On the marshes of Kaw, you can stay on a floating lodge, bringing you close to nature. Kourou supports the nearby Guiana Space Center and therefore has business-style hotels such as Hotel des Roches, Hotel Atlantis or La Marina Hotel, overlooking the Kourou River.

The capital Cayenne offers a wide variety of accommodation from simple guesthouses to more luxurious hotels. Overlooking the Place des Palmistes is the Hotel des Palmistes, a traditional Creole building from 1890 with beautifully renovated rooms. Hotel Ker Alberte offers boutique accommodation with a mix of an old historical house and modern architecture. A little out of the city centre are the four-star Hotel Mercure Cayenne Royal Amazonia and the Grand Hotel Montabo.

The twin-island republic of Trinidad and Tobago sits just 11 kilometres off the South American coast and so unsurprisingly shares many of the continental species.

Trinidad’s capital, Port of Spain, offers a wide variety of business and leisure hotels along the waterfront, downtown and in the hills surrounding the city.

The Kapok Hotel overlooks the expansive Queen’s Park Savannah and close by are the Hilton Trinidad and Hyatt Regency Trinidad. Heading out of the city you can holiday at the birdwatchers delight of Asa Wright Nature Centre or go back in time with a stay at Pax Guest House at Mount St. Benedict.

A short flight or ferry ride takes you to the smaller island of Tobago, which enjoys white sand beaches and the azure Caribbean Sea. Blue Waters Inn sits on a secluded beach overlooking Little Tobago Island and offers snorkelling and diving. Traditional Caribbean hospitality is on offer at Coco Reef Resort and Spa or the luxury of Magdalena Grand Beach and Golf Resort or indulge in a villa at Stonehaven.

Known as the Spice Island, Grenada combines luxury with opportunities for adventure, diving, hiking and magnificent beaches.

Famous for its nutmeg and mace production, it is also home to great chocolate and rum experiences.

Spice Island Beach Resort boasts a prime location on Grand Anse Beach, featuring rooms opening onto the ocean or suites with their own plunge pools. Further along the beach is the recently opened Silversands Grenada and on nearby bays you can discover the high-end Calabash Luxury Boutique Hotel and Mount Cinnamon Resort and Beach Club. True Blue Bay Boutique Resort is a great family-style hotel and has a host of activities, themed dining evenings plus rum and chocolate tastings.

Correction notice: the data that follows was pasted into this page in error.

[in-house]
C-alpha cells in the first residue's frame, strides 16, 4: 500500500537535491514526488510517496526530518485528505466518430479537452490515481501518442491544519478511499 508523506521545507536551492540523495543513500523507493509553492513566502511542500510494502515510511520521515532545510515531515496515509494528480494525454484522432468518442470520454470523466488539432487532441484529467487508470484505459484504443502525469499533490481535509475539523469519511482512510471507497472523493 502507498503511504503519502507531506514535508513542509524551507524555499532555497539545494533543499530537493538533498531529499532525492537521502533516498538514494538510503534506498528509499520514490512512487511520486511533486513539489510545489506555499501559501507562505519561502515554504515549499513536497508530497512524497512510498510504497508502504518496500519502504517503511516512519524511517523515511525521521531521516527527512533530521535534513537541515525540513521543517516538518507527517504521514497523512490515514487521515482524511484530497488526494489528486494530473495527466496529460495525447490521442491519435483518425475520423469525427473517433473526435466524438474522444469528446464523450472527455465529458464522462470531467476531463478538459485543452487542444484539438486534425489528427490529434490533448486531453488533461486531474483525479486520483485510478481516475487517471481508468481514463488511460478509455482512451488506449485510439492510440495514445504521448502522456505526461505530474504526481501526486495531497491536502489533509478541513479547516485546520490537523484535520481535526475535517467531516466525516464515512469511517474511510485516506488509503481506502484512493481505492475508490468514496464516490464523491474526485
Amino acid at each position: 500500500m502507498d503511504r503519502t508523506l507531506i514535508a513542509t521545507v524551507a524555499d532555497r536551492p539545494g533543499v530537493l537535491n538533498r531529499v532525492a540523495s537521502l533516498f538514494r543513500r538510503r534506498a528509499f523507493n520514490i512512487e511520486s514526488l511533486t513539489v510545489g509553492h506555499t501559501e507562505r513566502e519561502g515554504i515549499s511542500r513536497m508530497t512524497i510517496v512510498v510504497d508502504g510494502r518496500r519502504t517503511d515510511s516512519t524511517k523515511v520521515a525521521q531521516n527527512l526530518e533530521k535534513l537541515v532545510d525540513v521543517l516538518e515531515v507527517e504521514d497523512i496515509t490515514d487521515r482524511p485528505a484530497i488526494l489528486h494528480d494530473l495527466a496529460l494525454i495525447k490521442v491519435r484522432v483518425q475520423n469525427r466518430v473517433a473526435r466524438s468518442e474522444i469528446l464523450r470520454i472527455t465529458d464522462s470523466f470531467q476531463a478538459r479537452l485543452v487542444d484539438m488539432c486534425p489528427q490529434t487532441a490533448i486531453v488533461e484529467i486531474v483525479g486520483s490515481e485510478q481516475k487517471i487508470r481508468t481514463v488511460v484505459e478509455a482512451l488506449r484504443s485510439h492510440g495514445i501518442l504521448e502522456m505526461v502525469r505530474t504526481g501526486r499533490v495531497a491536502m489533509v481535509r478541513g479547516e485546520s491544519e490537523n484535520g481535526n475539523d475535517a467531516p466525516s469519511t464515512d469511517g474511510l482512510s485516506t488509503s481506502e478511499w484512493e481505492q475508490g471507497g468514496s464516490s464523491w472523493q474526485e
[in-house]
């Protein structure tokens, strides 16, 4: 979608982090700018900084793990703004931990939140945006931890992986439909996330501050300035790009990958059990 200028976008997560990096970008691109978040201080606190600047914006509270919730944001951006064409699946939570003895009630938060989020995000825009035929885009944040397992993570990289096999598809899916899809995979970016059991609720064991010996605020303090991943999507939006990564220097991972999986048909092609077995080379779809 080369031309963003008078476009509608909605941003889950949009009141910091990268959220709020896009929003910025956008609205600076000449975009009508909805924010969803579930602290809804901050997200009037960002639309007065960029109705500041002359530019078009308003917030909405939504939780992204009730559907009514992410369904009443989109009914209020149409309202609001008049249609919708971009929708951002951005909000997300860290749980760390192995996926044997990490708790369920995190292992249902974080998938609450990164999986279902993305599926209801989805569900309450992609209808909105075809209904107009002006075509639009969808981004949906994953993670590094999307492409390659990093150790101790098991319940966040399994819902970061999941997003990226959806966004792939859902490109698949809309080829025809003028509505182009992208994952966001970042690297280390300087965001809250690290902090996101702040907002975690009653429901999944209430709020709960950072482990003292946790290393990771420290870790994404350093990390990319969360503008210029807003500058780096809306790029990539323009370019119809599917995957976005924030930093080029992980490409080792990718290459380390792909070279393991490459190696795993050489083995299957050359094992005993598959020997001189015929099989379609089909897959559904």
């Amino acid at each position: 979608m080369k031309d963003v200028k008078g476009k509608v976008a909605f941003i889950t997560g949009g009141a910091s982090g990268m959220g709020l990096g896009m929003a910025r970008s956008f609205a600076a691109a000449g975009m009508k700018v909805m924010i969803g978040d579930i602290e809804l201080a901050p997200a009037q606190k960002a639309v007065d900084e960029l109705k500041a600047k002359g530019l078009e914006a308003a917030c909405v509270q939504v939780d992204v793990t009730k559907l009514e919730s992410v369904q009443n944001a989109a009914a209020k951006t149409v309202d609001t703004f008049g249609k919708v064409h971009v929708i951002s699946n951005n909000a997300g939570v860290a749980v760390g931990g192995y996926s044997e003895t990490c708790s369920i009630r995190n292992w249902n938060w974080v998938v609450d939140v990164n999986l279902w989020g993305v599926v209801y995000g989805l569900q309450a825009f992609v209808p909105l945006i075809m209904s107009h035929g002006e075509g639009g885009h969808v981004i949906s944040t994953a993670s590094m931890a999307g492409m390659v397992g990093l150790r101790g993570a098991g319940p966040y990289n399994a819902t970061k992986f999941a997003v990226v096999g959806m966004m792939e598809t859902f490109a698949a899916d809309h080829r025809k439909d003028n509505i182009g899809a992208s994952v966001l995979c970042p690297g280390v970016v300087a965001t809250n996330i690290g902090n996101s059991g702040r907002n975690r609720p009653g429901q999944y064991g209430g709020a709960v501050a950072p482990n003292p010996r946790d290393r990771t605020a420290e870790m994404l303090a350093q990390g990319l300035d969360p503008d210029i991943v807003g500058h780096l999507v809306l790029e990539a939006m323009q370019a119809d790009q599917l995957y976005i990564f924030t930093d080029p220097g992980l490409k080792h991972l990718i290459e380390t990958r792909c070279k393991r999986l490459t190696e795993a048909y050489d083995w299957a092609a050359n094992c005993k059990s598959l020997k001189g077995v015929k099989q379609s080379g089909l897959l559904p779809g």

Travel up the coast to less developed areas and enjoy Petite Anse Beachfront Hotel or Mount Edgecombe Plantation Hotel, which features a lovely horizon pool overlooking the sea and birdwatching. Or stay at the small Rumboat Retreat, which unsurprisingly offers a rum experience.

Once one of the richest colonies of England, due to its sugar industries, this mostly easterly of the windward islands is now a popular tourist destination.

Glistening white sand beaches run into the brilliantly blue Caribbean Sea, on the eastern shore, and the Atlantic pounds the western side of this small island.

Barbados offers a traditional, grand beach holiday escape and boasts some of the best Caribbean hotels. Enjoy a Rolls Royce transfer to the Sandy Lane, for opulent luxury and a private golf course. The opportunity to indulge spreads down the coastline with more amazing hotels like the Fairmont Royal Pavilion and Little Good Harbour.

Along the south-coast Saint Lawrence Gap is the centre of the bustling nightlife and great family, beach hotels like Ocean Two Resort, Sea Breeze Beach House and Bougainvillea Barbados. Smaller properties like Little Arches Boutique Hotel allow you to escape to quieter corners of the island. Or cross to the Atlantic shoreline, amongst small villages, with the sea breeze naturally cooling your room at The Atlantis Historic Inn.

Of all the Caribbean islands this is the one Christopher Columbus would most likely still recognise.

Rugged mountain ranges, volcanic activity, excellent diving and snorkelling plus resident whales and dolphins all create an unexpected Caribbean holiday.

The natural architecture merged with luxury is the hallmark of Secret Bay, an award-winning boutique resort with just six sustainable villas, with outstanding outlooks from the cliff tops. In the same vein is Jungle Bay, combining adventure and wellness with a spa, yoga classes and delicious organic local cuisine.

In the tiny capital Roseau, the Fort Young Hotel offers luxury rooms hanging out over the sea. Further up the coast, the Tamarind Tree Hotel has views over the Bay of Salisbury and Morne Diablotin. On the western side of the island escape to Rosalie Bay, an eco-boutique and wellness resort or Beau Rive, a small intimate hotel nestled into the hillside.